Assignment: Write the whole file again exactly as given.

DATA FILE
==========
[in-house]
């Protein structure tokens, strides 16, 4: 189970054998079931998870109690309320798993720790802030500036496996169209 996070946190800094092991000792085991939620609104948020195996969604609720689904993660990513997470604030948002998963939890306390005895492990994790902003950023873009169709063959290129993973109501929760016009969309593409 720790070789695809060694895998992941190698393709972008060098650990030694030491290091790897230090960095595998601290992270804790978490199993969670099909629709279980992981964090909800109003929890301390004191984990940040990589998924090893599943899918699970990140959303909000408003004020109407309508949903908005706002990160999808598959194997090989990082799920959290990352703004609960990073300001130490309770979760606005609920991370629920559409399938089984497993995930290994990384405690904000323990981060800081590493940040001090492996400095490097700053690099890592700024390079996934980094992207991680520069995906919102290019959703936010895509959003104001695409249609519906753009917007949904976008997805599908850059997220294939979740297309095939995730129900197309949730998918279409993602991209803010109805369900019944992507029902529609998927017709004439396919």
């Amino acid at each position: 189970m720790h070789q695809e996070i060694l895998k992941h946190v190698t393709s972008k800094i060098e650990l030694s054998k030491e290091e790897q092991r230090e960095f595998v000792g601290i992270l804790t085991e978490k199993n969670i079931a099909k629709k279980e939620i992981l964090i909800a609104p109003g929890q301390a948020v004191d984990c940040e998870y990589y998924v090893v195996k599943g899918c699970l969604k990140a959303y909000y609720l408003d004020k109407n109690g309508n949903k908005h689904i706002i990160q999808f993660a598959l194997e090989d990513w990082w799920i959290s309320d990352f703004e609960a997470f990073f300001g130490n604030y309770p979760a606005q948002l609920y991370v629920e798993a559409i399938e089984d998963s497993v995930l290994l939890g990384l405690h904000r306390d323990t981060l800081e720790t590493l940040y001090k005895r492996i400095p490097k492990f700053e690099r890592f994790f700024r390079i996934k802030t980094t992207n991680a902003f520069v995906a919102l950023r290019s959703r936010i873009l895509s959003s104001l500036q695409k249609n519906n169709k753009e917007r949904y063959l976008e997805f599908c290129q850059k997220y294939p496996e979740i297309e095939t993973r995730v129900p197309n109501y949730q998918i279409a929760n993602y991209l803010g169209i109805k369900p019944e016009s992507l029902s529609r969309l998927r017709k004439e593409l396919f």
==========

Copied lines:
[in-house]
């Protein structure tokens, strides 16, 4: 189970054998079931998870109690309320798993720790802030500036496996169209 996070946190800094092991000792085991939620609104948020195996969604609720689904993660990513997470604030948002998963939890306390005895492990994790902003950023873009169709063959290129993973109501929760016009969309593409 720790070789695809060694895998992941190698393709972008060098650990030694030491290091790897230090960095595998601290992270804790978490199993969670099909629709279980992981964090909800109003929890301390004191984990940040990589998924090893599943899918699970990140959303909000408003004020109407309508949903908005706002990160999808598959194997090989990082799920959290990352703004609960990073300001130490309770979760606005609920991370629920559409399938089984497993995930290994990384405690904000323990981060800081590493940040001090492996400095490097700053690099890592700024390079996934980094992207991680520069995906919102290019959703936010895509959003104001695409249609519906753009917007949904976008997805599908850059997220294939979740297309095939995730129900197309949730998918279409993602991209803010109805369900019944992507029902529609998927017709004439396919």
């Amino acid at each position: 189970m720790h070789q695809e996070i060694l895998k992941h946190v190698t393709s972008k800094i060098e650990l030694s054998k030491e290091e790897q092991r230090e960095f595998v000792g601290i992270l804790t085991e978490k199993n969670i079931a099909k629709k279980e939620i992981l964090i909800a609104p109003g929890q301390a948020v004191d984990c940040e998870y990589y998924v090893v195996k599943g899918c699970l969604k990140a959303y909000y609720l408003d004020k109407n109690g309508n949903k908005h689904i706002i990160q999808f993660a598959l194997e090989d990513w990082w799920i959290s309320d990352f703004e609960a997470f990073f300001g130490n604030y309770p979760a606005q948002l609920y991370v629920e798993a559409i399938e089984d998963s497993v995930l290994l939890g990384l405690h904000r306390d323990t981060l800081e720790t590493l940040y001090k005895r492996i400095p490097k492990f700053e690099r890592f994790f700024r390079i996934k802030t980094t992207n991680a902003f520069v995906a919102l950023r290019s959703r936010i873009l895509s959003s104001l500036q695409k249609n519906n169709k753009e917007r949904y063959l976008e997805f599908c290129q850059k997220y294939p496996e979740i297309e095939t993973r995730v129900p197309n109501y949730q998918i279409a929760n993602y991209l803010g169209i109805k369900p019944e016009s992507l029902s529609r969309l998927r017709k004439e593409l396919f």